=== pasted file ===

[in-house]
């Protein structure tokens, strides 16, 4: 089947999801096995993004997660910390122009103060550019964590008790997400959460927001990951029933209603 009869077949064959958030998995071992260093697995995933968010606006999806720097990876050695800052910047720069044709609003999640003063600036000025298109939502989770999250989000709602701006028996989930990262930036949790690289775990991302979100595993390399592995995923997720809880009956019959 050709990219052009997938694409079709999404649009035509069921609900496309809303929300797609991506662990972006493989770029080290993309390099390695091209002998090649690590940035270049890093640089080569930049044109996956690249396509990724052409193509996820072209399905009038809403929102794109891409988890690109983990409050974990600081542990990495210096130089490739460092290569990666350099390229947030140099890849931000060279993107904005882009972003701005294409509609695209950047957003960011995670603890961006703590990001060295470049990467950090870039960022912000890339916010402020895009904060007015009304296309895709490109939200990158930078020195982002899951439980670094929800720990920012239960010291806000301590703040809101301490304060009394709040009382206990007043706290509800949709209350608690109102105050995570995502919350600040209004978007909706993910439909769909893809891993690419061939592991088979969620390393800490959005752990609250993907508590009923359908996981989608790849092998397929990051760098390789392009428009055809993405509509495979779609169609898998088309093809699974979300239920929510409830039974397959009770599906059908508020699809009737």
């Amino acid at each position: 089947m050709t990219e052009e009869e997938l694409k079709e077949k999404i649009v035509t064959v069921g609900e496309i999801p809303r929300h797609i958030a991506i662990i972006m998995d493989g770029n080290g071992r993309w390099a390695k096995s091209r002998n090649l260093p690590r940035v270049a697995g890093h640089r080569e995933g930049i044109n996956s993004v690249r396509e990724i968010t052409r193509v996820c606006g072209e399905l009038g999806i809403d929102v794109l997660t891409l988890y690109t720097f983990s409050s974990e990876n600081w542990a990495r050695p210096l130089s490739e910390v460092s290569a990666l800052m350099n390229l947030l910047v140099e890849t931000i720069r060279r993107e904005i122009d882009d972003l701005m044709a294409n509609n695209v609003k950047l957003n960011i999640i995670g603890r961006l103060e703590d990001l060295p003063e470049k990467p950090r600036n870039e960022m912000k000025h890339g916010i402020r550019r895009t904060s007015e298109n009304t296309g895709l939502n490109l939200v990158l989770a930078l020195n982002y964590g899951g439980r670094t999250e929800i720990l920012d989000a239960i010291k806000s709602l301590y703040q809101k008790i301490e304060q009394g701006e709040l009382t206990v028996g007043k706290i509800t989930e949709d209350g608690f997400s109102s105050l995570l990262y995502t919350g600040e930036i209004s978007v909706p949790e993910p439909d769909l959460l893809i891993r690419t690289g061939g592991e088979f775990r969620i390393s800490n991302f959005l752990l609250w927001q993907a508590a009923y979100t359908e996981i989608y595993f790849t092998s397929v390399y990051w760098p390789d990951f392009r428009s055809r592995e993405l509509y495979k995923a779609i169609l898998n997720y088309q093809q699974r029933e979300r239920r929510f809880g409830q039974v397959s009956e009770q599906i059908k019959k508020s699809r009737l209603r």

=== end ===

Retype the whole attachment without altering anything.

[in-house]
């Protein structure tokens, strides 16, 4: 089947999801096995993004997660910390122009103060550019964590008790997400959460927001990951029933209603 009869077949064959958030998995071992260093697995995933968010606006999806720097990876050695800052910047720069044709609003999640003063600036000025298109939502989770999250989000709602701006028996989930990262930036949790690289775990991302979100595993390399592995995923997720809880009956019959 050709990219052009997938694409079709999404649009035509069921609900496309809303929300797609991506662990972006493989770029080290993309390099390695091209002998090649690590940035270049890093640089080569930049044109996956690249396509990724052409193509996820072209399905009038809403929102794109891409988890690109983990409050974990600081542990990495210096130089490739460092290569990666350099390229947030140099890849931000060279993107904005882009972003701005294409509609695209950047957003960011995670603890961006703590990001060295470049990467950090870039960022912000890339916010402020895009904060007015009304296309895709490109939200990158930078020195982002899951439980670094929800720990920012239960010291806000301590703040809101301490304060009394709040009382206990007043706290509800949709209350608690109102105050995570995502919350600040209004978007909706993910439909769909893809891993690419061939592991088979969620390393800490959005752990609250993907508590009923359908996981989608790849092998397929990051760098390789392009428009055809993405509509495979779609169609898998088309093809699974979300239920929510409830039974397959009770599906059908508020699809009737």
């Amino acid at each position: 089947m050709t990219e052009e009869e997938l694409k079709e077949k999404i649009v035509t064959v069921g609900e496309i999801p809303r929300h797609i958030a991506i662990i972006m998995d493989g770029n080290g071992r993309w390099a390695k096995s091209r002998n090649l260093p690590r940035v270049a697995g890093h640089r080569e995933g930049i044109n996956s993004v690249r396509e990724i968010t052409r193509v996820c606006g072209e399905l009038g999806i809403d929102v794109l997660t891409l988890y690109t720097f983990s409050s974990e990876n600081w542990a990495r050695p210096l130089s490739e910390v460092s290569a990666l800052m350099n390229l947030l910047v140099e890849t931000i720069r060279r993107e904005i122009d882009d972003l701005m044709a294409n509609n695209v609003k950047l957003n960011i999640i995670g603890r961006l103060e703590d990001l060295p003063e470049k990467p950090r600036n870039e960022m912000k000025h890339g916010i402020r550019r895009t904060s007015e298109n009304t296309g895709l939502n490109l939200v990158l989770a930078l020195n982002y964590g899951g439980r670094t999250e929800i720990l920012d989000a239960i010291k806000s709602l301590y703040q809101k008790i301490e304060q009394g701006e709040l009382t206990v028996g007043k706290i509800t989930e949709d209350g608690f997400s109102s105050l995570l990262y995502t919350g600040e930036i209004s978007v909706p949790e993910p439909d769909l959460l893809i891993r690419t690289g061939g592991e088979f775990r969620i390393s800490n991302f959005l752990l609250w927001q993907a508590a009923y979100t359908e996981i989608y595993f790849t092998s397929v390399y990051w760098p390789d990951f392009r428009s055809r592995e993405l509509y495979k995923a779609i169609l898998n997720y088309q093809q699974r029933e979300r239920r929510f809880g409830q039974v397959s009956e009770q599906i059908k019959k508020s699809r009737l209603r």